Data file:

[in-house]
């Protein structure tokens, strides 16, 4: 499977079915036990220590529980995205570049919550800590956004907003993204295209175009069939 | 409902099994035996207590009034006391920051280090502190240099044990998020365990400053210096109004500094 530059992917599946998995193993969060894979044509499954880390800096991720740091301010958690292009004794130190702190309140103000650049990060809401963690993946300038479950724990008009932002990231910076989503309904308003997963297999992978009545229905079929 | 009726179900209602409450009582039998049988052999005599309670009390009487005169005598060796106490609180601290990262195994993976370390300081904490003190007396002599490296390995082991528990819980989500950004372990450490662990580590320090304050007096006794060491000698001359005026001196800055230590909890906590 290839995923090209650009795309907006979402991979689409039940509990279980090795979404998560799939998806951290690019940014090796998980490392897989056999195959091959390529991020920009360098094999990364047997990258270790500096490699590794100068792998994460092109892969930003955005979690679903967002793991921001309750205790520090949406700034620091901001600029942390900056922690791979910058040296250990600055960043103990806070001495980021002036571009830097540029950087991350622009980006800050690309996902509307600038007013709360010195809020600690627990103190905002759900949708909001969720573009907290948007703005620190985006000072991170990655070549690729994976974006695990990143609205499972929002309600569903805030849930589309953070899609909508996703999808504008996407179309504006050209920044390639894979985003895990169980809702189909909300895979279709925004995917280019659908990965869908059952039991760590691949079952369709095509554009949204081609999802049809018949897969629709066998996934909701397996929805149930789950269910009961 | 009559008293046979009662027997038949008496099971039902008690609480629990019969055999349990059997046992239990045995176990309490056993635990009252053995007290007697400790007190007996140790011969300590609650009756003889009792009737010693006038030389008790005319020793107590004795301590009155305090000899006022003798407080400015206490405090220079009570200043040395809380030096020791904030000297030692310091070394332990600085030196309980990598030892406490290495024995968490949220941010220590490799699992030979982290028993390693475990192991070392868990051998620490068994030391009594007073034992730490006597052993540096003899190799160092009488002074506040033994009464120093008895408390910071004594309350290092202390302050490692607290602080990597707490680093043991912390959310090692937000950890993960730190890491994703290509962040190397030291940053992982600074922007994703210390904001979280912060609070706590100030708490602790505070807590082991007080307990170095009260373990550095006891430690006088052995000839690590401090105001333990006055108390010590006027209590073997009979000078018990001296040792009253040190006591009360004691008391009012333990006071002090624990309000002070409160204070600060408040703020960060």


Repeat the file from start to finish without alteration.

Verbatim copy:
[in-house]
């Protein structure tokens, strides 16, 4: 499977079915036990220590529980995205570049919550800590956004907003993204295209175009069939 | 409902099994035996207590009034006391920051280090502190240099044990998020365990400053210096109004500094 530059992917599946998995193993969060894979044509499954880390800096991720740091301010958690292009004794130190702190309140103000650049990060809401963690993946300038479950724990008009932002990231910076989503309904308003997963297999992978009545229905079929 | 009726179900209602409450009582039998049988052999005599309670009390009487005169005598060796106490609180601290990262195994993976370390300081904490003190007396002599490296390995082991528990819980989500950004372990450490662990580590320090304050007096006794060491000698001359005026001196800055230590909890906590 290839995923090209650009795309907006979402991979689409039940509990279980090795979404998560799939998806951290690019940014090796998980490392897989056999195959091959390529991020920009360098094999990364047997990258270790500096490699590794100068792998994460092109892969930003955005979690679903967002793991921001309750205790520090949406700034620091901001600029942390900056922690791979910058040296250990600055960043103990806070001495980021002036571009830097540029950087991350622009980006800050690309996902509307600038007013709360010195809020600690627990103190905002759900949708909001969720573009907290948007703005620190985006000072991170990655070549690729994976974006695990990143609205499972929002309600569903805030849930589309953070899609909508996703999808504008996407179309504006050209920044390639894979985003895990169980809702189909909300895979279709925004995917280019659908990965869908059952039991760590691949079952369709095509554009949204081609999802049809018949897969629709066998996934909701397996929805149930789950269910009961 | 009559008293046979009662027997038949008496099971039902008690609480629990019969055999349990059997046992239990045995176990309490056993635990009252053995007290007697400790007190007996140790011969300590609650009756003889009792009737010693006038030389008790005319020793107590004795301590009155305090000899006022003798407080400015206490405090220079009570200043040395809380030096020791904030000297030692310091070394332990600085030196309980990598030892406490290495024995968490949220941010220590490799699992030979982290028993390693475990192991070392868990051998620490068994030391009594007073034992730490006597052993540096003899190799160092009488002074506040033994009464120093008895408390910071004594309350290092202390302050490692607290602080990597707490680093043991912390959310090692937000950890993960730190890491994703290509962040190397030291940053992982600074922007994703210390904001979280912060609070706590100030708490602790505070807590082991007080307990170095009260373990550095006891430690006088052995000839690590401090105001333990006055108390010590006027209590073997009979000078018990001296040792009253040190006591009360004691008391009012333990006071002090624990309000002070409160204070600060408040703020960060």